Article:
Speakers discuss China, U.S. relationship during annual symposium

The seventh annual China-U.S. Symposium, held from April 17 to April 19, explored Chinese strategies when it engages with other nations, including the United States.

The symposium began with a formal buffet dinner and opening keynote last Thursday, where Assistant Secretary of State for East Asian and Pacific Affairs Daniel Russel and Institute for Global Leadership (IGL) Founding Director Sherman Teichman, both spoke, according to symposium co-chair Lizzy Robinson.

Russel was one of the chief architects behind the strategic rebalance to the Asia Pacific Region and gave a comprehensive speech, given the constraints of being a top government official, Ben Wang, a moderator for the symposium’s “China and the US in Africa” panel, said.

“I thought that he gave a very good speech, and he was definitely a very approachable and nice guy,” Wang, a senior, said. “It was a nice event to have before the conference, to have a chance to talk to many of the speakers before the actual symposium.”

The symposium itself began Friday with a breakfast and private roundtable discussion and a welcome address from University President Anthony Monaco, according to the symposium website. Following the kick-off of the event were the “United States’ Pivot to Asia and Asia’s Response” and the “China and the U.S. in Africa” panels.

Wang explained that he organized the latter panel because of the research he is doing for his senior thesis on Chinese investment in Africa. He said that during a semester in Washington, D.C., he had a chance to meet with many experts in this area.

One of the speakers, Professor Fei-Ling Wang of the Georgia Tech Sam Nunn School of International Affairs, touched on the topic of the so-called Chinese illegal immigration into Africa.

“The elites in Africa are divided, with some believing that [the Chinese] represent mercantilism and some see our presence as a substitute to the Western model,” he said. “Even ordinary consumers in Africa seem to have a stealth approach towards Chinese products.”

Fei-Ling Wang added that Chinese visitors to Zimbabwe seemingly experience discrimination in attaining landing visas and must pay significantly higher amounts of money for their visas than citizens of other countries, including those from the U.S.

Seifudein Adem, the associate director of the Institute of Global Cultural Studies at the State University of New York at Binghamton, described China’s presence in Africa as similar to a wolf in sheep’s clothing.

Adem addressed and reconstructed three claims that the Chinese have made: that China never colonized Africa, that China supported Africa’s national liberation movement and that China’s intentions are different from those of the colonization-minded West.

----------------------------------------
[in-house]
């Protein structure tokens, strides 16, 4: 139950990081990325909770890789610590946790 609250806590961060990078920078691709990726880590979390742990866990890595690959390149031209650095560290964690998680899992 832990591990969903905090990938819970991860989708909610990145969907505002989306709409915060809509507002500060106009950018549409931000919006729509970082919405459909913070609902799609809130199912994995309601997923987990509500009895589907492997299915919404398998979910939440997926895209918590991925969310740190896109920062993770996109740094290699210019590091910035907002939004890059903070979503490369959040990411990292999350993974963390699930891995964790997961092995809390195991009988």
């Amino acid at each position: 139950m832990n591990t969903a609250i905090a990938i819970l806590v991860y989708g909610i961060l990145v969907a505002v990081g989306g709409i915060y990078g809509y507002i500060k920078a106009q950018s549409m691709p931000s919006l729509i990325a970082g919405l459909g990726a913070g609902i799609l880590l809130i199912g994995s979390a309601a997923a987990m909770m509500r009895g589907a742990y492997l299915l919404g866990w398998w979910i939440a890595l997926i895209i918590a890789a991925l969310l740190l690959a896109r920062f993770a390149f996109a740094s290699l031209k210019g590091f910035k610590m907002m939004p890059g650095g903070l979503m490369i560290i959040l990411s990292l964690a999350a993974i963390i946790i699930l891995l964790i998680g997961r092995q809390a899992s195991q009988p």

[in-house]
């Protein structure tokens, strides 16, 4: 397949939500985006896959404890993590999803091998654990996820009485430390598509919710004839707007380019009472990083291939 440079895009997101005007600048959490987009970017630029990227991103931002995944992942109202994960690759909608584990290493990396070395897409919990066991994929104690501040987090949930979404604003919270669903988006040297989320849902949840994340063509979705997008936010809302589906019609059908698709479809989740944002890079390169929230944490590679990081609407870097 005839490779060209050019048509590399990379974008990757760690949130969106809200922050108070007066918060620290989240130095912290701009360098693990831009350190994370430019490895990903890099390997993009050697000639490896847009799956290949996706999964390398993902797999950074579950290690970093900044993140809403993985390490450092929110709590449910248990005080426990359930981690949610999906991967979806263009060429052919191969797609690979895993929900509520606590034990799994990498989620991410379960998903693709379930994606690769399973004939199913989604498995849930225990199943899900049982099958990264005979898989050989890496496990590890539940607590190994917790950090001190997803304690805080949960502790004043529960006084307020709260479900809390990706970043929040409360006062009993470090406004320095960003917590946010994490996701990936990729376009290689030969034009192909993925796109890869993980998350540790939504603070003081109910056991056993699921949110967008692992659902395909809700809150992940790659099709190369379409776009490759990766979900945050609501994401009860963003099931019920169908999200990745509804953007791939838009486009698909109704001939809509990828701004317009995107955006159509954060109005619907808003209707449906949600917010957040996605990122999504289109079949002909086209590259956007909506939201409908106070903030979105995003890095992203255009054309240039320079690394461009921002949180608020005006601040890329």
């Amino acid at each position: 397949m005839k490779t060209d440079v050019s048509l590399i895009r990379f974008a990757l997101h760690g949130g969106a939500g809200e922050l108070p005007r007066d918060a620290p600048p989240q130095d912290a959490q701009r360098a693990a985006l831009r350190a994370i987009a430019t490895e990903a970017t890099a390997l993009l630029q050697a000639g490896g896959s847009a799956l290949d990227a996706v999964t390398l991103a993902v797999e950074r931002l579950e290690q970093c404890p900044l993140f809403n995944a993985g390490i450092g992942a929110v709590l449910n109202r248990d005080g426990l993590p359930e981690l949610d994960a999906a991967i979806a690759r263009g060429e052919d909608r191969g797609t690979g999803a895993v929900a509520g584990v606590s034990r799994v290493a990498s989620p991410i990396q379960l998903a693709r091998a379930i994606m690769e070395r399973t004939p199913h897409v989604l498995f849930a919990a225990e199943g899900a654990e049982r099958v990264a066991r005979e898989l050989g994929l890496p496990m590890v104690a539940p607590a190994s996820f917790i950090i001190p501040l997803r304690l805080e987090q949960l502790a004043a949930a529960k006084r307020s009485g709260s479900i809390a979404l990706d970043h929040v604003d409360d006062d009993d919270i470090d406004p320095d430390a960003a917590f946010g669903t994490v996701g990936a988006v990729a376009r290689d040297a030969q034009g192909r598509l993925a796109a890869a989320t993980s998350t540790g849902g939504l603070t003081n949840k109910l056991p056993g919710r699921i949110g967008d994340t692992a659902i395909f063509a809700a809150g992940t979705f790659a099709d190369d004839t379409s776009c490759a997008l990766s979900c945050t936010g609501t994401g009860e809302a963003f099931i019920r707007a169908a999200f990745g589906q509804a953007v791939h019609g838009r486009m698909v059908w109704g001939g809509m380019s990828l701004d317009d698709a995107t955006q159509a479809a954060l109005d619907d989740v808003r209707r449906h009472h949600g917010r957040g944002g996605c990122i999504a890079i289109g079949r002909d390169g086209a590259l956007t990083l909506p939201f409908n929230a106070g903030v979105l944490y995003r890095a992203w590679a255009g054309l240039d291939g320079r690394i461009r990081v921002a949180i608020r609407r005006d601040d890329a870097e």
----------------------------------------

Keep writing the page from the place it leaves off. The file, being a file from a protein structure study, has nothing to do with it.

“I thought that it went very well, since it had all these different perspectives, with one Chinese speaker, an African speaker and a U.S. ambassador as well,” moderator Ben Wang said. “The panel really had a wide range of perspectives, and I really liked that the speakers didn’t all agree with each other, so we had a very constructive debate.”

According to Robinson, the symposium was first established in 2007 from a lecture commemorating the life of Tufts alumnus David Rawson (LA ’07). A David Rawson Memorial Lecture is a part of each year’s symposium and this year’s address was delivered by Greg Austin, a professional fellow in the department of policy innovation at the EastWest Institute.

Symposium attendee Li Fan, a freshman, described the lecture as moving, and explained that organizers showed three videos about Rawson, an EPIIC alumnus who was actively involved with IGL and had a strong interest in relations between China and the U.S.

The last day of the symposium featured a new event where Boston’s Asian-American organizations were invited to present, according to Robinson.

“There were directors of the organizations and people on the executive boards of those organizations speaking about what they are, their goals and how to get involved,” Robinson said. “It was the first time that we had done an event like that … originally [Tufts Global China Connection] was going to do a networking event, but there were complications … so we took the concept of a networking event and tweaked it to be slightly more informational and slightly less networking.”12